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What does ‘progress’ mean in the 21st century? Despite much talk of ‘globalisation’, there are still vast inequalities between different parts of the world. Old models of economic and material progress seem discredited and outdated. New development thinking questions whether Western notions of progress simply serve the interests of Western corporations rather than local people, damaging traditional ways of life. Climate change has given added impetus to the debate, with the world’s poor often presented as on the frontline of imagined global catastrophe. We are frequently told that for everyone in the world to enjoy the lifestyle of the affluent West, we would need several more planets. But when the world’s ‘haves’ preach sustainable development, often betraying a nostalgia for pre-modern ways of life, is there a danger of indulging in hypocrisy?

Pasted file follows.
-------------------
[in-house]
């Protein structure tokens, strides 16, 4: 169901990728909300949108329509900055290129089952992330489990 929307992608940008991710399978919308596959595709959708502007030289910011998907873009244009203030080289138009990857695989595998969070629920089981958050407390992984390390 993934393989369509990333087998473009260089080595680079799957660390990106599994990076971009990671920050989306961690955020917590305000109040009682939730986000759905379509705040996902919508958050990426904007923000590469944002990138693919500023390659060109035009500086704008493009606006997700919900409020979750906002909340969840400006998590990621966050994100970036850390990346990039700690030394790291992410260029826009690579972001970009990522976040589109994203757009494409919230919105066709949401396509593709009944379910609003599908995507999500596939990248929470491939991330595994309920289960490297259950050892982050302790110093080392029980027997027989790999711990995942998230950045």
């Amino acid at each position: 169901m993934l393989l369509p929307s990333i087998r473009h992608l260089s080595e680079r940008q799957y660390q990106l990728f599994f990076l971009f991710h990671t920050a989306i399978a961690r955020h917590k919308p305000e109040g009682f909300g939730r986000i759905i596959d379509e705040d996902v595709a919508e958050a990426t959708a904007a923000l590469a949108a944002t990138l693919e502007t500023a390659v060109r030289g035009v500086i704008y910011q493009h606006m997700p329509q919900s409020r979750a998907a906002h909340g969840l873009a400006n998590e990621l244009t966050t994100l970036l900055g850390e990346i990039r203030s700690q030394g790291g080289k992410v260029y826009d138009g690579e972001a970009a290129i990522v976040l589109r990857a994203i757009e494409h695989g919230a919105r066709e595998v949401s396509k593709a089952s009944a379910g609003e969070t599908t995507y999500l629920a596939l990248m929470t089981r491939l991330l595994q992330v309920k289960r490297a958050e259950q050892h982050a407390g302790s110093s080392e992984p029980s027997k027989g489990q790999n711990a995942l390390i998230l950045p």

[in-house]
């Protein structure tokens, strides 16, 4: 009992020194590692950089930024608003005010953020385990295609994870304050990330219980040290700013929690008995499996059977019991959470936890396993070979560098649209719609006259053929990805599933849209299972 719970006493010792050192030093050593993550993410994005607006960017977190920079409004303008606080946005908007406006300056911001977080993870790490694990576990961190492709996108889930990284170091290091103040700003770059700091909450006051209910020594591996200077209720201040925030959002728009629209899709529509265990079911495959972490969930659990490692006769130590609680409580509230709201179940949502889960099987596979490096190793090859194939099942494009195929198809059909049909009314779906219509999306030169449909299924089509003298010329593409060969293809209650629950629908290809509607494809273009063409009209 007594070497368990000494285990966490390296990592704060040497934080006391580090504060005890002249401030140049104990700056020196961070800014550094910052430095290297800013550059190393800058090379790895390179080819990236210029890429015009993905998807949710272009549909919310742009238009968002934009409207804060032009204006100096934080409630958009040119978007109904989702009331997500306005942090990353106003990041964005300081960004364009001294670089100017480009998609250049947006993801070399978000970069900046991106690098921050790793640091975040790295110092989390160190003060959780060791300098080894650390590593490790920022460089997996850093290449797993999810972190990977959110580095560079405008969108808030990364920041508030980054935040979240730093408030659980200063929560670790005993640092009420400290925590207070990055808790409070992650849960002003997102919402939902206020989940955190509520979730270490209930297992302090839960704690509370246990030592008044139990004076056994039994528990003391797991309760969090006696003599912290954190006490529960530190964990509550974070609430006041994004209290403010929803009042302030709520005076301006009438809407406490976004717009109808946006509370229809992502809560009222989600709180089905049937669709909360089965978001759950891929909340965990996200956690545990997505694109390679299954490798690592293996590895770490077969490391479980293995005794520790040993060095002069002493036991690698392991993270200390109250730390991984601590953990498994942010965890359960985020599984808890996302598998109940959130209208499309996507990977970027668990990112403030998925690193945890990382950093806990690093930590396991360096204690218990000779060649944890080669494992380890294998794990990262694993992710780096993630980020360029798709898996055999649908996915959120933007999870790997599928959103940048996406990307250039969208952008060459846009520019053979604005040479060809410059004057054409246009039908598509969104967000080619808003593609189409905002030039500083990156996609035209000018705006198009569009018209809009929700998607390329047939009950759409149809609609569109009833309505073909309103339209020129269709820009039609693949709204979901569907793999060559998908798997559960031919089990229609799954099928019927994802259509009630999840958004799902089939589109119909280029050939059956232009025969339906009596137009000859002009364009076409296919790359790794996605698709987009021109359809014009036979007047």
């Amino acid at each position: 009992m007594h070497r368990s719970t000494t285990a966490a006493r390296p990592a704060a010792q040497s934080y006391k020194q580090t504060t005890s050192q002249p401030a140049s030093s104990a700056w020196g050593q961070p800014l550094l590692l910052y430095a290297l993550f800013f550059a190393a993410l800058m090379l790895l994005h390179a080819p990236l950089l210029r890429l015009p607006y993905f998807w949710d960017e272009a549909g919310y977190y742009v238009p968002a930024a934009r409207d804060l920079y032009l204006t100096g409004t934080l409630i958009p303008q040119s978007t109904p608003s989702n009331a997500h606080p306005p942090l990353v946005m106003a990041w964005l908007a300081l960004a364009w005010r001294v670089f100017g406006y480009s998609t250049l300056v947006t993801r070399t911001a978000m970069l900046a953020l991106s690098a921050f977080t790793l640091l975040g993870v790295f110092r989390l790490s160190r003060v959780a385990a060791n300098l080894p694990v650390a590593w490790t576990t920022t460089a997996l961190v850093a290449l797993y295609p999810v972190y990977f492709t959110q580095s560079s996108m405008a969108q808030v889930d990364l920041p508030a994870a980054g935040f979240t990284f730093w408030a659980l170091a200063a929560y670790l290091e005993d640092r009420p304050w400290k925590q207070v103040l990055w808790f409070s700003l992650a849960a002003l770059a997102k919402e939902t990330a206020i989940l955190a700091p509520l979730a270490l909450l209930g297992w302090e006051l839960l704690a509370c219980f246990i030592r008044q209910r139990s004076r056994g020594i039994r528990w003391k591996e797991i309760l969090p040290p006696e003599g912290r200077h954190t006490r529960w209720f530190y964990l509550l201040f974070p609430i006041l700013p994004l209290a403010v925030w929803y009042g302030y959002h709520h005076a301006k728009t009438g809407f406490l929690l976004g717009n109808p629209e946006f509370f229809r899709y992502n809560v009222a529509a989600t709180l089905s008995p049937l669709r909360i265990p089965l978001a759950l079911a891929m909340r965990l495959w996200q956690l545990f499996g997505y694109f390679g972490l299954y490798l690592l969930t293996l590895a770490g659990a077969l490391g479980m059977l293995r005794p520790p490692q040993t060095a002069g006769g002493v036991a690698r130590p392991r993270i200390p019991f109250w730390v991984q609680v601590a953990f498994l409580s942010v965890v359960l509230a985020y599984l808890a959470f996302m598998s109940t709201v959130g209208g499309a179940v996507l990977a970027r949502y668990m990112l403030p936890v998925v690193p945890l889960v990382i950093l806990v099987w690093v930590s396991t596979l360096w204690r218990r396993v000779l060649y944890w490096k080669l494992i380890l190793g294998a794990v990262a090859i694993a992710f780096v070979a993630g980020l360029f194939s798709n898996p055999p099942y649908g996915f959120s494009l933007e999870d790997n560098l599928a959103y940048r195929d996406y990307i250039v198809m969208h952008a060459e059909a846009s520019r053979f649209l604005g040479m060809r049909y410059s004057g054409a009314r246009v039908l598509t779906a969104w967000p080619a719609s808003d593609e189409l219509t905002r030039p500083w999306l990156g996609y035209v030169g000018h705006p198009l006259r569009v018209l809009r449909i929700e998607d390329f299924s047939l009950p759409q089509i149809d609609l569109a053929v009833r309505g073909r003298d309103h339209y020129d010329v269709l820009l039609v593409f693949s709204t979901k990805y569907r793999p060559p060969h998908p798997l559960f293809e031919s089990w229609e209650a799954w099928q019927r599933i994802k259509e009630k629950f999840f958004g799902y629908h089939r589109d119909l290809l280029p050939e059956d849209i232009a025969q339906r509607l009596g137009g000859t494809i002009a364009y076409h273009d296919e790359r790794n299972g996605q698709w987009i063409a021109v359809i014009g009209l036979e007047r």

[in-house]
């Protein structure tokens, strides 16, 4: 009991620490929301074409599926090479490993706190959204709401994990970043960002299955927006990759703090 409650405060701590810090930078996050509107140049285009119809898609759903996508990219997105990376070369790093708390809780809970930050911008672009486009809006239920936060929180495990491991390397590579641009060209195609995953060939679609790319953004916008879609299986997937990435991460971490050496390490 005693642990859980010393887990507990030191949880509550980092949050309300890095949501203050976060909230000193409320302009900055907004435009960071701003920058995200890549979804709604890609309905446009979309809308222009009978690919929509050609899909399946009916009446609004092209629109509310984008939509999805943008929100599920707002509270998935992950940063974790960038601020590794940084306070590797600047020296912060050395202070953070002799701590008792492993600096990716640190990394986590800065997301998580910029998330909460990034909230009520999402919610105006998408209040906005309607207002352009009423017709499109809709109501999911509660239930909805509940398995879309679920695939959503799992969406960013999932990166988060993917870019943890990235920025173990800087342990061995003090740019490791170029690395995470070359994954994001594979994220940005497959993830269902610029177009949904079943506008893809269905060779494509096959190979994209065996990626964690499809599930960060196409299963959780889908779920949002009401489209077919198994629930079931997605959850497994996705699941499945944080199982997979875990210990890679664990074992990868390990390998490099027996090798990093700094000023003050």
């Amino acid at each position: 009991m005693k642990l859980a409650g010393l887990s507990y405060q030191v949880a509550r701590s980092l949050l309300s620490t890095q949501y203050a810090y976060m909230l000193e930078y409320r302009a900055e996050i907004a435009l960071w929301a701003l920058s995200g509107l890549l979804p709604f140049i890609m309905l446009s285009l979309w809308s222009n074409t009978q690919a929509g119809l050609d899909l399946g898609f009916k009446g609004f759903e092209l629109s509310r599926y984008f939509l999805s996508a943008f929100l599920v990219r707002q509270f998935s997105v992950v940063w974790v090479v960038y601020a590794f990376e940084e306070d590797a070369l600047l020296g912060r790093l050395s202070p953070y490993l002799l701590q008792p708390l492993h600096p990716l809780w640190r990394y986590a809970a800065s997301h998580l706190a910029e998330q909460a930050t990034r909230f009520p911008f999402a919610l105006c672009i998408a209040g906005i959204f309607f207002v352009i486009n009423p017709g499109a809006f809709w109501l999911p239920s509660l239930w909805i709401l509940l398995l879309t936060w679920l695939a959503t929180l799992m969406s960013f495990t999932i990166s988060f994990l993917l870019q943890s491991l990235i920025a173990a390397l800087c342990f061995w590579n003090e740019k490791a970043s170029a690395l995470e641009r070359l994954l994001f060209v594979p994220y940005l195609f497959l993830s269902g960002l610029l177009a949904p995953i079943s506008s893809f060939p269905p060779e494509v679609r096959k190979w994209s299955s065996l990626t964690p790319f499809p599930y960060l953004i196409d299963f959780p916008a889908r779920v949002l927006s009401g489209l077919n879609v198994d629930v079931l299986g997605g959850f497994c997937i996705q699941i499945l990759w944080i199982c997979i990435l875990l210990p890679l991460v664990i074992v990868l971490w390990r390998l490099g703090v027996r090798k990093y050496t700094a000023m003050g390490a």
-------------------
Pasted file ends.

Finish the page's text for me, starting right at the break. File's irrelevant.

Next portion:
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director, WORLDwrite, WORLDbytes and Chew On It productions
executive director, War on Want; author, The Poverty of Capitalism: Economic Meltdown and the Struggle for What Comes Next
|Dr Lee Jones
lecturer, international relations, Queen Mary, University of London
|Professor Michael Redclift
professor of International Environmental Policy in the Department of Geography at King's College, London; first recipient of the Frederick Buttel Award; author Frontiers: histories of civil societies and nature.
director, Institute of Ideas; panellist, BBC Radio 4's Moral Maze; author, I Find That Offensive